Medicare is a government health-care program for people over the age of 65, as well as some younger adults with specified medical conditions. While some components of Medicare, such as Part A, are free of charge, the majority are not.
Fortunately, Medicare has made it possible to pay your premiums in a variety of ways. Continue reading to find out how much different portions of Medicare cost and whether you can pay with a credit card or other authorized payment option.
When enrolling in a Medicare plan, double-check your payment options—some private insurance plans won’t let you pay your bill with a credit card.
Medicare may bill you monthly or quarterly, depending on the plan you’re registered for.
If your premiums are withdrawn automatically from your Social Security or Railroad Retirement Board benefits, Medicare will not bill you.
Which Medicare Parts Do You Pay For?
Medicare Part A
If you or your spouse paid Medicare taxes for at least 10 years, you won’t have to pay monthly premiums for Medicare Part A (also known as “premium-free Part A”) (40 quarters). If you need to buy Part A, your monthly premium for 2021 is either $259 (if you paid Medicare taxes for 30–39 quarters) or $471 (if you didn’t pay Medicare taxes for 30–39 quarters) (if you paid Medicare taxes for less than quarters).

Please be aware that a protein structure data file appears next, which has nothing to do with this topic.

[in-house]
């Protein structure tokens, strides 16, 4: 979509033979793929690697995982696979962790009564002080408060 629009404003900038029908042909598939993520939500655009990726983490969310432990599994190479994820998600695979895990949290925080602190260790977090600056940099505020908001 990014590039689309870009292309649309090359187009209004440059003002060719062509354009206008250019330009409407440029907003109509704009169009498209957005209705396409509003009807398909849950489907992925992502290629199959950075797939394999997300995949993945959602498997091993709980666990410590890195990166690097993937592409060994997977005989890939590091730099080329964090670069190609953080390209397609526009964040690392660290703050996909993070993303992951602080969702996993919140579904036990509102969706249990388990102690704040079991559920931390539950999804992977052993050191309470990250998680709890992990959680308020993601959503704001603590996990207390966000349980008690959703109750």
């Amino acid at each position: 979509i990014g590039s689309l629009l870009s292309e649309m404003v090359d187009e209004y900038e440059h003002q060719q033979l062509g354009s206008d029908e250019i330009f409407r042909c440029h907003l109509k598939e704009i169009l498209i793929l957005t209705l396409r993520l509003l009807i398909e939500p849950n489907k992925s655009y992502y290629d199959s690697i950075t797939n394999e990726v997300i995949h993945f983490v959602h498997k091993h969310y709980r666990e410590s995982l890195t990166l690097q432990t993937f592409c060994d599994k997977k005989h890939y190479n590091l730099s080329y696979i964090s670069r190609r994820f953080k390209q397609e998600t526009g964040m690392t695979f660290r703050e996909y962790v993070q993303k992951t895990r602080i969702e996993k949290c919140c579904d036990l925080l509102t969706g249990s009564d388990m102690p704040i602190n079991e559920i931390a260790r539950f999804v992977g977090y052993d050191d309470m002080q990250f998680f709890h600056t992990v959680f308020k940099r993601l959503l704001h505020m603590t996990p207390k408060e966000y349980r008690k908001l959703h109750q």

Premiums for Medicare Part A are expected to range between $274 and $499 per month in 2022, depending on how long you paid into Medicare while working.
Medicare Part B
You’ll have to pay a monthly premium for Medicare Part B, but it’ll be collected automatically from your Social Security, Railroad Retirement Board, or Office of Personnel Management benefits.
If you don’t get these benefits, Medicare will issue you a bill every three months.
In 2021, the Medicare Part B premium will be $148.50, but it might be more if your yearly income is beyond $88,000 if you file an individual return, or $176,00 if you file jointly. This additional payment is known as an IRMAA (income-related monthly adjustment amount) and is also known as Medicare surcharges.
The average monthly Medicare Part B premium in 2022 is expected to be $158.50.
Medicare Part C
Part C, often known as Medicare Advantage (MA) plans, allows you to get your Part A and Part B benefits through private insurance companies. If your MA plan has a premium (as many do), you can have it withdrawn from your Social Security check or pay the insurance company directly.
In 2022, the average monthly Part C premium will be $19.
Medicare Part D
Private insurance companies offer Medicare Part D (drug coverage) policies, and the monthly premium varies per plan. To enroll in a Medicare prescription medication plan, you must have either Part A or Part B. If you want your premium withdrawn from your monthly Social Security or Railroad Retirement Board payment, or if you’d rather be invoiced directly, contact your plan provider.